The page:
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Flexibility is key when protecting the Southern Ocean

Scientists have found that adaptability in planning processes is crucial when working to protect the Southern Ocean.

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Undersea mountains that help shape ocean currents and support a dazzling array of marine life are just one of the important ecosystems under-represented in current marine protection, scientists say.

University of Tasmania PhD candidate Anne Boothroyd has investigated different planning scenarios for establishing large-scale marine protected area (MPA) networks in the Southern Ocean, and determined adaptability is crucial.

Her findings show that the incremental planning approach currently used to protect marine biodiversity can be effective but only when decision makers are committed to re-visiting plans over time as new information and challenges emerge.

“Over the last decade, significant investment has led to the declaration of two large MPAs in the Antarctic region – the Ross Sea region MPA and the South Orkney Islands Southern Shelf MPA, and proposals for three more MPAs are underway,” Miss Boothroyd said.

“The sheer magnitude of the Southern Ocean, making up 10 percent of the world’s blue spaces, and the importance of rare and isolated marine ecosystems within it, means decisions made about the management of these areas are very important.

“MPAs are an effective tool to reduce threats to Antarctic marine biodiversity which is already experiencing the pressures of climate change,” she said.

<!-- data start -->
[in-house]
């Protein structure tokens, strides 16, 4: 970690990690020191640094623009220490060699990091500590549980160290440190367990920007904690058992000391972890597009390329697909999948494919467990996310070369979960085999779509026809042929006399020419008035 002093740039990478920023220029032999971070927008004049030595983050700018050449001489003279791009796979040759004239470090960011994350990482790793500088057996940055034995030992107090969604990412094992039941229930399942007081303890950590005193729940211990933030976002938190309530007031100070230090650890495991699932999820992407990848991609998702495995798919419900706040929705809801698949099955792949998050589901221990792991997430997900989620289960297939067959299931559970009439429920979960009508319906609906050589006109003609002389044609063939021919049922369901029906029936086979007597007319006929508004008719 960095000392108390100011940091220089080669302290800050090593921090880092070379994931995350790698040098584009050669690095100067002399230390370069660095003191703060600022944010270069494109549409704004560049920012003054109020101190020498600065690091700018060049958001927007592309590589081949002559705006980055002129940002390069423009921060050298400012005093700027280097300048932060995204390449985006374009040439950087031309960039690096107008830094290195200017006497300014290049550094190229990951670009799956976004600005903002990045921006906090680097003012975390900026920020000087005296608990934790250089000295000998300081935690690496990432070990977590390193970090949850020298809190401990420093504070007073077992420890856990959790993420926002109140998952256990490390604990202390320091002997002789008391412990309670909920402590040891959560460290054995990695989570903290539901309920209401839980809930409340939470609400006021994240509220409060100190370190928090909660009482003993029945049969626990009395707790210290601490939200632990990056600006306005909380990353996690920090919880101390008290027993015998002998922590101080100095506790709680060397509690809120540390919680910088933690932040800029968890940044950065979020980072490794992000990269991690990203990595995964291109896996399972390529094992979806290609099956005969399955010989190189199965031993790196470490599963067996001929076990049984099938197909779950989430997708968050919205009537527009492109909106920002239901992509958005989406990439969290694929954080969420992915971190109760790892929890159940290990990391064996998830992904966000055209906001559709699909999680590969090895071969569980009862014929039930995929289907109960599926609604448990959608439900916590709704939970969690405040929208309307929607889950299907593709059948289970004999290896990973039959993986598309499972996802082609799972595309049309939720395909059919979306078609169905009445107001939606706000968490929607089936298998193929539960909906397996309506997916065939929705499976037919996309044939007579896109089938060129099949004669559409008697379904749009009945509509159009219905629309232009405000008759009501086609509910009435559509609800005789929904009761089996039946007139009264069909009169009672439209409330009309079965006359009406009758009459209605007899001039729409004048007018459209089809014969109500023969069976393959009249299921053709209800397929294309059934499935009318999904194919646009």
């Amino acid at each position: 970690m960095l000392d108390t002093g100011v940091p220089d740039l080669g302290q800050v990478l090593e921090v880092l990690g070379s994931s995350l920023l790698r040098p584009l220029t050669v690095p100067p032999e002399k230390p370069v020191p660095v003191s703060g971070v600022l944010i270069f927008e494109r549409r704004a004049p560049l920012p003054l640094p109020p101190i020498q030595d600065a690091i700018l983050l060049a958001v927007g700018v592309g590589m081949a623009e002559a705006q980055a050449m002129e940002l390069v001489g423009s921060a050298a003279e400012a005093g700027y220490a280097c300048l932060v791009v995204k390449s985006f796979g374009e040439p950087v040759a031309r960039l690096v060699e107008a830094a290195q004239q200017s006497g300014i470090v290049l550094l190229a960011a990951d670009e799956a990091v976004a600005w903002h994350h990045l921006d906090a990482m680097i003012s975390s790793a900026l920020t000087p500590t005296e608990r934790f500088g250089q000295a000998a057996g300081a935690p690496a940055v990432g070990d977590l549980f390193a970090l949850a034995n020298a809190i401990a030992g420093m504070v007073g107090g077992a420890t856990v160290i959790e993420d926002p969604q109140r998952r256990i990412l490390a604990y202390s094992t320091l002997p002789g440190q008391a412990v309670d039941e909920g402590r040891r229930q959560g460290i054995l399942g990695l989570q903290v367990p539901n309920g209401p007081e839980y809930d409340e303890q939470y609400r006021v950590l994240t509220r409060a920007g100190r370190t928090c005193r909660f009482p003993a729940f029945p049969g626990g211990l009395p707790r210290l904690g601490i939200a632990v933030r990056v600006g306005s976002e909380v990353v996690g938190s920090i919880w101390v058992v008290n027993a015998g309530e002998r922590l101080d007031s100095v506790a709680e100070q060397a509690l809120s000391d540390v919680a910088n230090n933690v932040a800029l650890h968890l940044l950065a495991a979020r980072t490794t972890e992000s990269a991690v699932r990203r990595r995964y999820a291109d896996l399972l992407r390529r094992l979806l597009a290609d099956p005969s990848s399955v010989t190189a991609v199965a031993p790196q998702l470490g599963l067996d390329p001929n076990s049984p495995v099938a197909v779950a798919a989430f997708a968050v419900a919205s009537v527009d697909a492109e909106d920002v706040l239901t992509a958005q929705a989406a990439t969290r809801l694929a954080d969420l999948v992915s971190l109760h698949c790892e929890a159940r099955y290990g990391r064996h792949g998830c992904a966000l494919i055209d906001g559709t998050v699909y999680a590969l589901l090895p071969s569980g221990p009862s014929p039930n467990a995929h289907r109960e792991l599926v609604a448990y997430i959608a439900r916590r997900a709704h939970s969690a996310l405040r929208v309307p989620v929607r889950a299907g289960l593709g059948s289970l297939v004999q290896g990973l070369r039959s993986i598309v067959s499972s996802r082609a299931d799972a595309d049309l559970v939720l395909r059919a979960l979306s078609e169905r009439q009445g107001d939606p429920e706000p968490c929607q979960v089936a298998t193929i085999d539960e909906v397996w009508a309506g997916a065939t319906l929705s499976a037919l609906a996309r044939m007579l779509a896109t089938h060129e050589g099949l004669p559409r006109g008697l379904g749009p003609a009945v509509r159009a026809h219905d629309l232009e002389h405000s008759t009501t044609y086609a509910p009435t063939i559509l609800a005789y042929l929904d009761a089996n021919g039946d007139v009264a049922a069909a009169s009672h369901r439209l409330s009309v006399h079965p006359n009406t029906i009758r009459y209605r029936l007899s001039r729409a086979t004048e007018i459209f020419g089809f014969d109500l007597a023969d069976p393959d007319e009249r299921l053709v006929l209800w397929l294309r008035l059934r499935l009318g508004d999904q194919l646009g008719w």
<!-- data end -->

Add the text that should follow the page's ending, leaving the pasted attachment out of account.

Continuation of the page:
“Getting the conservation planning approach correct is critical for the sustainability of many marine species and environments into the future."

Adélie penguin parent feeds a young penguin
Adélie penguins are among the important Southern Ocean species considered carefully in marine protected area planning. Image: Dr Nicole Hill

Miss Boothroyd found that current and proposed MPAs make a significant contribution to protecting many of their intended conservation features, including feeding areas for species like penguins and seals that live on and around fast ice, but that others, like deep-ocean seamounts and rare environments, were not fully represented.

Institute for Marine and Antarctic Studies (IMAS) researcher and study co-author, Dr Nicole Hill said that, as an example, while 34 seamounts in the Southern Ocean had been identified as either rare or isolated, currently only five of these were included in existing or proposed protected areas.

“Seamounts are extinct underwater volcanoes that rapidly rise from the seafloor, directing deep, nutrient-rich waters up their sloping sides to the surface, often hosting rich seafloor communities and attracting open-ocean species for feeding, breeding and spawning,” Dr Hill said.

“We can protect these important ecosystems – and marine biodiversity more generally – but we need decision makers to progress proposed MPAs now, and to factor in ongoing flexibility and adaptation throughout the planning process.”

This research was published in Nature Sustainability.

Iceberg at sunset in Southern Ocean with pastel colours
An iceberg in the Southern Ocean. Image: Dr Nicole Hill